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California Supreme Court overturns death penalty of Long Beach man

January 9, 2012 | 12:46 pm

The California Supreme Court decided unanimously Monday to overturn the death penalty for a Long Beach man convicted of rape and murder because a prospective juror was improperly removed for having ambivalent views on capital punishment.

In a ruling written by Justice Kathryn Mickle Werdegar, the state high court said that Los Angeles County Superior Court Judge Tomson T. Ong erred when he removed the prospective juror after she said she was uncertain about her position on the death penalty but would impose it if justified.

“To exclude from a capital jury all those who will not promise to immovably embrace the death penalty in the case before them unconstitutionally biases the selection process,” Werdegar wrote.

As long as a potential juror is capable of considering all sentence alternatives, including the death penalty, he or she is qualified to serve on a death penalty case, the court said.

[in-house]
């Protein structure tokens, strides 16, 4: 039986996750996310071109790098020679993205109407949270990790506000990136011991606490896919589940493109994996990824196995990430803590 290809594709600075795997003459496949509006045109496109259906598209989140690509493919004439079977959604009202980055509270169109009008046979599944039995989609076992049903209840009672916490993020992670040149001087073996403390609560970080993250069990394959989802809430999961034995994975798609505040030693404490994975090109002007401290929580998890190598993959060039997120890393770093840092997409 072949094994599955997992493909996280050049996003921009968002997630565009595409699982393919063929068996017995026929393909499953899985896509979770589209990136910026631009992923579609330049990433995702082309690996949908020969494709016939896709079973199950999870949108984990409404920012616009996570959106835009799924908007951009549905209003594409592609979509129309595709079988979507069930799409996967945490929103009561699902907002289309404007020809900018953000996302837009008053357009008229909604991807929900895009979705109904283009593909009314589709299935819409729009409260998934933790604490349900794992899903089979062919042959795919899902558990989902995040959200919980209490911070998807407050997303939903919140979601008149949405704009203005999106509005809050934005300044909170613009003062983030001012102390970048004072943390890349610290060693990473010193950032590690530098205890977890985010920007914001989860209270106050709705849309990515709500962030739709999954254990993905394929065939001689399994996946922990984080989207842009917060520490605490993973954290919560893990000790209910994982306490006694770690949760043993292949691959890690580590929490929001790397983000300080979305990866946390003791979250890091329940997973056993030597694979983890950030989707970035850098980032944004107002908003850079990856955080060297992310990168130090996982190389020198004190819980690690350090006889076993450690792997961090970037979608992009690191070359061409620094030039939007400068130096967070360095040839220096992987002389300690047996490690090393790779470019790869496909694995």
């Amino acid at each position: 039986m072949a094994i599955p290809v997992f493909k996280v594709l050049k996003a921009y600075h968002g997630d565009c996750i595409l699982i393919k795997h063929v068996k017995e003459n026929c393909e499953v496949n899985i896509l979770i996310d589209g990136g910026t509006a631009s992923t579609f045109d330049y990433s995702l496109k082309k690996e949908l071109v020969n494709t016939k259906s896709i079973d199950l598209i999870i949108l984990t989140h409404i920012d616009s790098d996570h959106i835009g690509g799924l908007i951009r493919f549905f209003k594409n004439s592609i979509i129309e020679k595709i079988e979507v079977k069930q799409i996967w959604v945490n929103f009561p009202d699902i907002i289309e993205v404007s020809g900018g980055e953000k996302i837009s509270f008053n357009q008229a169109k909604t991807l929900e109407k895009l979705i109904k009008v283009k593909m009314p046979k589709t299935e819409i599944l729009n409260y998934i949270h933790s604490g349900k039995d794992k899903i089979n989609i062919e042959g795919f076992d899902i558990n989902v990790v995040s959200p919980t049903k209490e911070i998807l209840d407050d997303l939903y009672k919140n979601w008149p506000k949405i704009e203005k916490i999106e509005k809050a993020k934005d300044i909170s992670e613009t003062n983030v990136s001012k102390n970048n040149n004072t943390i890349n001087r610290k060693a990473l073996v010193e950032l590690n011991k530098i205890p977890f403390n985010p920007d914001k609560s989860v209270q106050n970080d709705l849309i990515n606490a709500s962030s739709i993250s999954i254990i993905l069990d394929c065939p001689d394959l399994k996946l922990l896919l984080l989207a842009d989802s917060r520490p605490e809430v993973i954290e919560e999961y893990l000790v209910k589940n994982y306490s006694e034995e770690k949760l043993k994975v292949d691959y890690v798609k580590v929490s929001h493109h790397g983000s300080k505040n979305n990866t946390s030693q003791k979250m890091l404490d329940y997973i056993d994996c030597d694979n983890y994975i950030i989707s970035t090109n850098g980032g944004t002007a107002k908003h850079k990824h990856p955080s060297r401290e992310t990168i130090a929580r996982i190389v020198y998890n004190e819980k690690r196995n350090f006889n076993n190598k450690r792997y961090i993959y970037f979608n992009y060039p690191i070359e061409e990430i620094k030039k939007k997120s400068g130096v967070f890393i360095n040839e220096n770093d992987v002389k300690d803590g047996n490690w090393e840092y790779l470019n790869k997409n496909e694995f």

The ruling requires Los Angeles County prosecutors either to ask another jury to sentence Kevin Darnell Pearson to death or to reduce his sentence to life without the possibility of parole. The state high court upholds the vast majority of capital sentences it reviews.

Pearson was convicted of the murder of Penny Sigler, also known as Penny Keptra, who was raped, beaten and robbed of $6 in food stamps after leaving her home to go to the store about 11 p.m. on Dec. 19, 1998. 

Pearson committed the crime with two other men and left the victim, whose right ear was partially torn off, nude and battered near a freeway embankment, the court said.

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-- Maura Dolan

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